3. BBG Ventures
New York City
BBG ("Built by Girls") began in 2014 as a $10 million fund started by AOL to invest in consumer internet and mobile startups that have at least one female founder. Helmed by former Martha Stewart Living Omnimedia CEO Susan Lyne, it's still following that mission, but now AOL is part of Oath. BBG's check sizes are generally $100,000 to $250,000, and it does not take board seats at the businesses it invests in. So far, BBG's portfolio companies include Glamsquad, goTenna, and HopSkipDrive.
4. Belle Capital USA
Belle Capital is the successor to Phenomenelle Angels, both of which were started by Lauren Flanagan. All of Belle's limited partners are women. The fund focuses on Michigan and other areas that don't attract a lot of venture capital. Check sizes range from $100,000 to $1.5 million, and the fund prefers companies with $1 million or more in revenue. It's invested in Vital Vio, Digsite, and NopSec, among others.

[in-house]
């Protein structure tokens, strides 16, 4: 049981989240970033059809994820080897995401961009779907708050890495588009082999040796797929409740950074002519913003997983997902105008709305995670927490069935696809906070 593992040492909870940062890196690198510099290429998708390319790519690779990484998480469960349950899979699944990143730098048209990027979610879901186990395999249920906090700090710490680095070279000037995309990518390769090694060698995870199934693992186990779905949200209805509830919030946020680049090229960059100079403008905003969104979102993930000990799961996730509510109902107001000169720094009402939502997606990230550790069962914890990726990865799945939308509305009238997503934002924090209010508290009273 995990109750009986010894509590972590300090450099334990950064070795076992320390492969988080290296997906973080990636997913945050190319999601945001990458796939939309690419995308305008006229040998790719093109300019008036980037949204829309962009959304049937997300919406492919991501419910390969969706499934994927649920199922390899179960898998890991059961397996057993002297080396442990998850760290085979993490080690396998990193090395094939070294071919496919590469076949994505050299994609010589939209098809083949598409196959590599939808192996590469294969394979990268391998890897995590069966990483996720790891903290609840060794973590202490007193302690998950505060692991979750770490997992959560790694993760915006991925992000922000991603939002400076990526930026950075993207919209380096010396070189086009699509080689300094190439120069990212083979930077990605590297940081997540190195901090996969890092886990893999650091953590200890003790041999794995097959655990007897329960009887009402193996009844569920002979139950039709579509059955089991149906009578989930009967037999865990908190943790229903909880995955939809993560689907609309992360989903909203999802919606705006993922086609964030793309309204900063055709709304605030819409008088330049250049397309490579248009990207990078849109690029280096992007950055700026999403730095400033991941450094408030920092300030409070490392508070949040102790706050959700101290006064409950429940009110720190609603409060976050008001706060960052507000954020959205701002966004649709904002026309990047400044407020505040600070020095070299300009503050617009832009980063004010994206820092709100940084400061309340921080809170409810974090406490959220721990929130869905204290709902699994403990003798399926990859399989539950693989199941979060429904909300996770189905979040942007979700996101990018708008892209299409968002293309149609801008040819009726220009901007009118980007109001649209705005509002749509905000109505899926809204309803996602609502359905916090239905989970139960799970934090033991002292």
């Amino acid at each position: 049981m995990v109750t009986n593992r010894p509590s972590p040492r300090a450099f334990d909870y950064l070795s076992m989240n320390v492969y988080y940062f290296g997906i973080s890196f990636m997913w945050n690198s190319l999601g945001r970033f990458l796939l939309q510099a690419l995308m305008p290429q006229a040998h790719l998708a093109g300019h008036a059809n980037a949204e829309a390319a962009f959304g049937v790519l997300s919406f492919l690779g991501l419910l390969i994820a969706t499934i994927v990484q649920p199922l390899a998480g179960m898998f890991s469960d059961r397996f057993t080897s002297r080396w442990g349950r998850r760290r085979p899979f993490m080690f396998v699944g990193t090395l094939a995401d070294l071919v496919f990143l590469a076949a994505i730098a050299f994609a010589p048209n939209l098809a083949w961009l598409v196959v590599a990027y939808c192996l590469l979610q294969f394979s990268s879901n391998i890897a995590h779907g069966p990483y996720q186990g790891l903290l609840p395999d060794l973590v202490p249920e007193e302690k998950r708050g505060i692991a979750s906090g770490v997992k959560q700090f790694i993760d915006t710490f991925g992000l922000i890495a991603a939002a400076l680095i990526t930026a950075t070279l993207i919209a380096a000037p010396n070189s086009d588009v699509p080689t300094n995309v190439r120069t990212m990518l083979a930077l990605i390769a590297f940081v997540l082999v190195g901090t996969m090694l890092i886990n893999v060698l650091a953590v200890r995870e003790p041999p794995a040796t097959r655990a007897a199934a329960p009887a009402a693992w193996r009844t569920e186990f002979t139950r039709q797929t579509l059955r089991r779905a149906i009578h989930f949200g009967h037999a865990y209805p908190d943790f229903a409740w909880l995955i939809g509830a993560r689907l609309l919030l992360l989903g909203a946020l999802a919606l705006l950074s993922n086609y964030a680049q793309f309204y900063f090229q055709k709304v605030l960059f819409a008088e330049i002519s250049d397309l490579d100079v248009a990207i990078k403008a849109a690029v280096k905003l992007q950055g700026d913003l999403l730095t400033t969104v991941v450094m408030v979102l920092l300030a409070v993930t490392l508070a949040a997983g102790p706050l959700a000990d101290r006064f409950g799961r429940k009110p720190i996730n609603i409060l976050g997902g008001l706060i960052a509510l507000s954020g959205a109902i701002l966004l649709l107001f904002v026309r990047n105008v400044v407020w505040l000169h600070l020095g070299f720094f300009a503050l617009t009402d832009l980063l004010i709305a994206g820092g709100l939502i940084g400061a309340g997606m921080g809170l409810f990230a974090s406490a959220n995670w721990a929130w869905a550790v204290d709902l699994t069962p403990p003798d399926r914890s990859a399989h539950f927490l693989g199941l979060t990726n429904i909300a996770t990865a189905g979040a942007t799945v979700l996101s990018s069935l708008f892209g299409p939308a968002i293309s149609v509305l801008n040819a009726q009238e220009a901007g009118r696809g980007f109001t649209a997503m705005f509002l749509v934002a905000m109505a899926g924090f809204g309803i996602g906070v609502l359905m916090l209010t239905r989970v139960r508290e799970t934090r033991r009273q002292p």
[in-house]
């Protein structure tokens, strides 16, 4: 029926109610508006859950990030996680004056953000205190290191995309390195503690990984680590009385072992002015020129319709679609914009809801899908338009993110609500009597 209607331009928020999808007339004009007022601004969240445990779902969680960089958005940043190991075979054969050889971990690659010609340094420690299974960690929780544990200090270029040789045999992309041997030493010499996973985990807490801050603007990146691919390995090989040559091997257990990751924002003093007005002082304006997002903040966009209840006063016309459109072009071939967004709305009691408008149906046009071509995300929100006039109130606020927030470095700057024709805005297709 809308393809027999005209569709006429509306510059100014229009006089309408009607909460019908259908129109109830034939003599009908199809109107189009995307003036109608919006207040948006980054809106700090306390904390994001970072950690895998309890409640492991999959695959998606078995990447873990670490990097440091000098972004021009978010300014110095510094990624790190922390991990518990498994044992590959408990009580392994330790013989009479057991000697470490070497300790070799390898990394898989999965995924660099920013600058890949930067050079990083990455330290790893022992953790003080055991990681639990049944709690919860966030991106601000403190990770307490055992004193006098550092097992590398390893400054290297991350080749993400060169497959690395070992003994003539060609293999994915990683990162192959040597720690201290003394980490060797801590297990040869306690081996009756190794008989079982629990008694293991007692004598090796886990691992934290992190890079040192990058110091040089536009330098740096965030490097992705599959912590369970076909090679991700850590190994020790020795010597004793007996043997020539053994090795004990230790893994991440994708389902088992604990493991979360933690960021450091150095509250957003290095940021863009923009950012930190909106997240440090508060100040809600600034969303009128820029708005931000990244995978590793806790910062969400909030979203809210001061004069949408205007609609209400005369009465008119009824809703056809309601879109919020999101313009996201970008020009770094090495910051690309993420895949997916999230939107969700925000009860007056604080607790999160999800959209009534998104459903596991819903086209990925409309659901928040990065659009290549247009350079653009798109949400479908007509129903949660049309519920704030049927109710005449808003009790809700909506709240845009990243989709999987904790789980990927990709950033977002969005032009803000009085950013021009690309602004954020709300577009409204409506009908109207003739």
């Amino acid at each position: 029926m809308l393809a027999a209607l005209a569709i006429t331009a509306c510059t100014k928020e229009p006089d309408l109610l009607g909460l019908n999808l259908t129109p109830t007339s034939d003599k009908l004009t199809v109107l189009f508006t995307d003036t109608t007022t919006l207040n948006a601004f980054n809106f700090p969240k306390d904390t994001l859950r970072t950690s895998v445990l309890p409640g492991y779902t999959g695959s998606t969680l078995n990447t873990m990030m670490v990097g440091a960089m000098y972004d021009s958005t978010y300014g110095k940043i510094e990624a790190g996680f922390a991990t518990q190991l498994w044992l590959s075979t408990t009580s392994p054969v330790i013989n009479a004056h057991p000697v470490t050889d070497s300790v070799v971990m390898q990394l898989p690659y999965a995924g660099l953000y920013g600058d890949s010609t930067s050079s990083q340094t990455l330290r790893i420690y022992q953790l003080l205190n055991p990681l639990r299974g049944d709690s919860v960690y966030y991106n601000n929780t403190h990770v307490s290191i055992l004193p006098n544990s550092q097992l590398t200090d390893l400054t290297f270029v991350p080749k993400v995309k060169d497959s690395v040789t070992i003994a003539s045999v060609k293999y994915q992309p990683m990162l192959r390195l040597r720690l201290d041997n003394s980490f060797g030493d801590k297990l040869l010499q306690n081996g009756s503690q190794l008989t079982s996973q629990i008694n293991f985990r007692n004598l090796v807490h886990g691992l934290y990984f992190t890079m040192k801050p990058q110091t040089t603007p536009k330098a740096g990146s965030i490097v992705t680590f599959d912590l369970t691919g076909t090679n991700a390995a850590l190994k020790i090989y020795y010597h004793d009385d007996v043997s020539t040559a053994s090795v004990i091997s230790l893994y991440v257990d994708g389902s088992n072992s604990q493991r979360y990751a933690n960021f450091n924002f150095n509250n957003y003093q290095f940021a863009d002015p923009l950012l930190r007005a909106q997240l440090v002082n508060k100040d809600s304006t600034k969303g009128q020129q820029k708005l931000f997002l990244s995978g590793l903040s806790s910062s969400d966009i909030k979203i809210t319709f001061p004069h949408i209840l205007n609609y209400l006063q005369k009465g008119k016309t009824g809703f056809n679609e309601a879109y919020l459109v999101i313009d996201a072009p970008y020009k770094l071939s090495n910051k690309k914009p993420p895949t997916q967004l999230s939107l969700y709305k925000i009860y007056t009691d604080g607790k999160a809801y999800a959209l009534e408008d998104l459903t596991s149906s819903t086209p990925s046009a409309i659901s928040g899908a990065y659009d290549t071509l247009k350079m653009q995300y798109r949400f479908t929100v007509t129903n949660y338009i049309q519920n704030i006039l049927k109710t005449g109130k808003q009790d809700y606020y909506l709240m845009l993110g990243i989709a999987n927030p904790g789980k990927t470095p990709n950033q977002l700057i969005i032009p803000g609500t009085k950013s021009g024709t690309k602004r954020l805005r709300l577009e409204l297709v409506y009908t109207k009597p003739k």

5. Bumble Fund
Whitney Wolfe Herd is adamant about putting women at the center of her business. Bumble, her matchmaking app, requires women to make the first move. Eighty-five percent of the company's employees are women. In August, Herd announced she'd be putting women at the center of her business in another way: She launched Bumble Fund to invest in women founders. Herd has not disclosed the size of the fund, saying she didn't want to wait until she had a large fund to begin making investments. The fund will invest in early-stage companies, and has already made commitments to Beautycon, Mahmee, and Sofia Los Angeles.
6. Female Founders Fund